Adolescence Is a Time of Turmoil – Fact of Fiction?

Topics: Adolescence, Developmental psychology, Peer group Pages: 7 (2299 words) Published: December 6, 2012
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Adolescence is a time of turmoil – fact of fiction?

Life in general has its up sides and downs, moments of turmoil and tranquillity. It isn't different for any stages or moments in life. The concept that adolescence can be a time of turmoil is not a new concept in terms of popular understanding. It was believed that adolescence was a time of storm and stress (Heaven, 2001) and considered to be quite typical of adolescence, and hence not investigated as it was 'normal' (Peterson, 1988 cited in Heaven, 2001, p.3). What are the reasons that this stage of life has such stigma? Who is feeling the turmoil? In this essay I will be showing that this stage has a unique set of pressures on the individual that will lead to great changes. Many of these changes would be some of the factors that society and some social writers would see as a time of stress and storm, or a time of turmoil. Transition: childhood to adolescence to adulthood

Adolescence is seen as a time of transition. Most social scientists can't agree how long this transition is, nor when it starts or ends. Today it is even more difficult to define these ages as the stage of adolescence has 'lengthened, both at the beginning and at the end' (Coleman & Hendry, 1999, pp.8). It usually covers the second decade of life. The transition from childhood to adolescence is very evident, as many physical aspects will change.

This stage also shows changes in intellectual growth of the individual. Adolescents will be able to engage in more complex and sophisticated self-concept (Coleman & Hendry, 1999). Children perceive things more as bad or good, right or wrong. Adolescents will start to feel and think differently. That is when questions such as 'who am I?' and 'where am I going to in life?' become more frequent. But they will still lack the experiences to properly evaluate complex subjects. As their perception about things change, they will engage with their parents, often starting an argument to help them establish what they really think about things (Figes, 2002). Figes (2002, pp.132) will suggest that adolescents sometimes have arguments because ''they know no other way to make contact with their parents and make them hear what they really think or feel about things''. Each stage of life has its developmental tasks that a person must acquire or master in order to successfully move to the next stage. In order to move to adulthood the adolescent will face the problems, difficulties and developmental tasks that adolescence brings (Heaven, 2001). Some of the tasks mentioned by various writers that I would think I experienced are: relationship with peers; emotional independence, preparation for a career, sense of morality (or ethical system) and development of a sex role identity. Heaven (2001) suggests that children that didn't complete the developmental tasks of childhood successfully will be at a disadvantage as they enter their teens. Erikson (1968, pp.162) says ''It is the ego's function to integrate the psychosexual and psychosocial on a given level of development and at the same time integrate the relation of newly added identity elements with those already in existence...''. I would interpret this to mean that the new identity to be formed needs all the skills and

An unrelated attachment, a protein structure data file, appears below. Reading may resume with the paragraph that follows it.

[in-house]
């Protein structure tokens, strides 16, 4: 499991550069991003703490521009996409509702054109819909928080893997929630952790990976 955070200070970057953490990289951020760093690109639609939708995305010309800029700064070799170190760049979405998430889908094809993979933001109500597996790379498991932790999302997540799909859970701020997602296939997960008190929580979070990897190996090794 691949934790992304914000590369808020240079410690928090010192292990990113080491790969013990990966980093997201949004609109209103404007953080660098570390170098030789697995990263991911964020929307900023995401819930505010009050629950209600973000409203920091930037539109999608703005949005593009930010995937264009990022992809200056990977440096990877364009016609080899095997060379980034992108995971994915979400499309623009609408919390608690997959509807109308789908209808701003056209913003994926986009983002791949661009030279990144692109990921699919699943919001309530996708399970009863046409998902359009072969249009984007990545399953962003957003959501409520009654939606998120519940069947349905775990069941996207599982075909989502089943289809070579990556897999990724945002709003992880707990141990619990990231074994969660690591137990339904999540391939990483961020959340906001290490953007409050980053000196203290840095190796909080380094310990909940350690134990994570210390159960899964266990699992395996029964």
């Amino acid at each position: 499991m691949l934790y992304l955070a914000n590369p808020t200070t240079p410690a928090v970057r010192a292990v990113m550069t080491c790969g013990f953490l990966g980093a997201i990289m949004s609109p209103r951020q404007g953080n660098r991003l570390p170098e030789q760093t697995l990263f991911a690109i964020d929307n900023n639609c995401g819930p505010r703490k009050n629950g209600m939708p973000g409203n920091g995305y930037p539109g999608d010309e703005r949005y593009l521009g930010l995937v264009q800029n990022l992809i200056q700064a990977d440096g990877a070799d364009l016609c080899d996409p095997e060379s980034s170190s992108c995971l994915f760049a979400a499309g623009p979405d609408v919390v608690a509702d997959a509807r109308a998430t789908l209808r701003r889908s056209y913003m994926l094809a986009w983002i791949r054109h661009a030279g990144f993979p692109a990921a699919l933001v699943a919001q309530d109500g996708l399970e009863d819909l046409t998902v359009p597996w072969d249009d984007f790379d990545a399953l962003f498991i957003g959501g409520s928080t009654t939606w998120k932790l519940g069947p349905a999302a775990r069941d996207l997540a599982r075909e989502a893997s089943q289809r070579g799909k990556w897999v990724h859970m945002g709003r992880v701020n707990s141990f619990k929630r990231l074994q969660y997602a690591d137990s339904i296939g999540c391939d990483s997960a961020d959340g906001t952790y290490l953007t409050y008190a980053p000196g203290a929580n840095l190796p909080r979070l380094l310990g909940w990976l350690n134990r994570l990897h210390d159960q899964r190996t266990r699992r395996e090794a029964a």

achievement acquired in the previous stages. Therefore some of the conflicts experienced by the individual in this stage could be a reflection of some tasks that were not successfully achieved in the previous one. Adolescents also oscillate between childish ways and their chronological age. Figes (2002, pp.116) says that all the new performances of adolescence and the emotional consequences of all this new perception can be too much for an adolescent and that is when they ''find it deeply relaxing to be allowed to wallow in childhood again''. Adults often expect rational consistent adult thought from adolescents as some of them look so grown-up physically, but...
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